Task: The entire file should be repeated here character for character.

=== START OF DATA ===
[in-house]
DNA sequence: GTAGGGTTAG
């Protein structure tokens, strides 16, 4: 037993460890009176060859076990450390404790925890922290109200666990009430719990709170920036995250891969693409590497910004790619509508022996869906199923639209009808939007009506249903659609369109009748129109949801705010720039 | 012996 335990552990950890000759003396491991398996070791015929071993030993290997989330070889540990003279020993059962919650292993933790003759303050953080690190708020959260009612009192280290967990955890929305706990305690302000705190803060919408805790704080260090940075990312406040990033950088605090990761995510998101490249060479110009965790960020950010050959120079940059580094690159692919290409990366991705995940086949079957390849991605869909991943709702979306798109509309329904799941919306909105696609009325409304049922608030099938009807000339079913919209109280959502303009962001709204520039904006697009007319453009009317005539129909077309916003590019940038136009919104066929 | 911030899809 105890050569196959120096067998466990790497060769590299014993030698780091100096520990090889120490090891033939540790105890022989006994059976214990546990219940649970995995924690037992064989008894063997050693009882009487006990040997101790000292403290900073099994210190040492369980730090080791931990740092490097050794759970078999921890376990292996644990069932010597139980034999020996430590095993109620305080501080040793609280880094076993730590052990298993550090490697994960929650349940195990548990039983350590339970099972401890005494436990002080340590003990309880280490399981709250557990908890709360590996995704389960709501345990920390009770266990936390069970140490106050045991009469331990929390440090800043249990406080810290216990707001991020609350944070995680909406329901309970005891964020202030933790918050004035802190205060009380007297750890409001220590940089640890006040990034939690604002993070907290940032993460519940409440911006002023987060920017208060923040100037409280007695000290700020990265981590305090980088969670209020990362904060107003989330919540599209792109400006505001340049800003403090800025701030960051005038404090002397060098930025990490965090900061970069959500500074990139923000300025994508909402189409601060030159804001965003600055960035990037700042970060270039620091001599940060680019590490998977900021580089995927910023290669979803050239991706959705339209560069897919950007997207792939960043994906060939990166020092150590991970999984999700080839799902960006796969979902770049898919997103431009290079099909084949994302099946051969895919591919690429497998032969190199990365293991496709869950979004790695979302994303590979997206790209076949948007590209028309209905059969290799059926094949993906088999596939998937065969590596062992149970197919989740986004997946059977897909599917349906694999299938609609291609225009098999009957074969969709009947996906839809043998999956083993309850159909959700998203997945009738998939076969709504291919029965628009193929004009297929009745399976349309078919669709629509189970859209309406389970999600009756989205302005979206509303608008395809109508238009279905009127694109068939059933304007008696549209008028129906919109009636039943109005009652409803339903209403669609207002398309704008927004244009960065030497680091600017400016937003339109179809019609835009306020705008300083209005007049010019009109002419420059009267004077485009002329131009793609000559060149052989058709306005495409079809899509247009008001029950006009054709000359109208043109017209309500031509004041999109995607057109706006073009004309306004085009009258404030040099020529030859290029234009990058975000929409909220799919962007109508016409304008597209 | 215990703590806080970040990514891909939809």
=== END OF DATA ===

[in-house]
DNA sequence: GTAGGGTTAG
């Protein structure tokens, strides 16, 4: 037993460890009176060859076990450390404790925890922290109200666990009430719990709170920036995250891969693409590497910004790619509508022996869906199923639209009808939007009506249903659609369109009748129109949801705010720039 | 012996 335990552990950890000759003396491991398996070791015929071993030993290997989330070889540990003279020993059962919650292993933790003759303050953080690190708020959260009612009192280290967990955890929305706990305690302000705190803060919408805790704080260090940075990312406040990033950088605090990761995510998101490249060479110009965790960020950010050959120079940059580094690159692919290409990366991705995940086949079957390849991605869909991943709702979306798109509309329904799941919306909105696609009325409304049922608030099938009807000339079913919209109280959502303009962001709204520039904006697009007319453009009317005539129909077309916003590019940038136009919104066929 | 911030899809 105890050569196959120096067998466990790497060769590299014993030698780091100096520990090889120490090891033939540790105890022989006994059976214990546990219940649970995995924690037992064989008894063997050693009882009487006990040997101790000292403290900073099994210190040492369980730090080791931990740092490097050794759970078999921890376990292996644990069932010597139980034999020996430590095993109620305080501080040793609280880094076993730590052990298993550090490697994960929650349940195990548990039983350590339970099972401890005494436990002080340590003990309880280490399981709250557990908890709360590996995704389960709501345990920390009770266990936390069970140490106050045991009469331990929390440090800043249990406080810290216990707001991020609350944070995680909406329901309970005891964020202030933790918050004035802190205060009380007297750890409001220590940089640890006040990034939690604002993070907290940032993460519940409440911006002023987060920017208060923040100037409280007695000290700020990265981590305090980088969670209020990362904060107003989330919540599209792109400006505001340049800003403090800025701030960051005038404090002397060098930025990490965090900061970069959500500074990139923000300025994508909402189409601060030159804001965003600055960035990037700042970060270039620091001599940060680019590490998977900021580089995927910023290669979803050239991706959705339209560069897919950007997207792939960043994906060939990166020092150590991970999984999700080839799902960006796969979902770049898919997103431009290079099909084949994302099946051969895919591919690429497998032969190199990365293991496709869950979004790695979302994303590979997206790209076949948007590209028309209905059969290799059926094949993906088999596939998937065969590596062992149970197919989740986004997946059977897909599917349906694999299938609609291609225009098999009957074969969709009947996906839809043998999956083993309850159909959700998203997945009738998939076969709504291919029965628009193929004009297929009745399976349309078919669709629509189970859209309406389970999600009756989205302005979206509303608008395809109508238009279905009127694109068939059933304007008696549209008028129906919109009636039943109005009652409803339903209403669609207002398309704008927004244009960065030497680091600017400016937003339109179809019609835009306020705008300083209005007049010019009109002419420059009267004077485009002329131009793609000559060149052989058709306005495409079809899509247009008001029950006009054709000359109208043109017209309500031509004041999109995607057109706006073009004309306004085009009258404030040099020529030859290029234009990058975000929409909220799919962007109508016409304008597209 | 215990703590806080970040990514891909939809």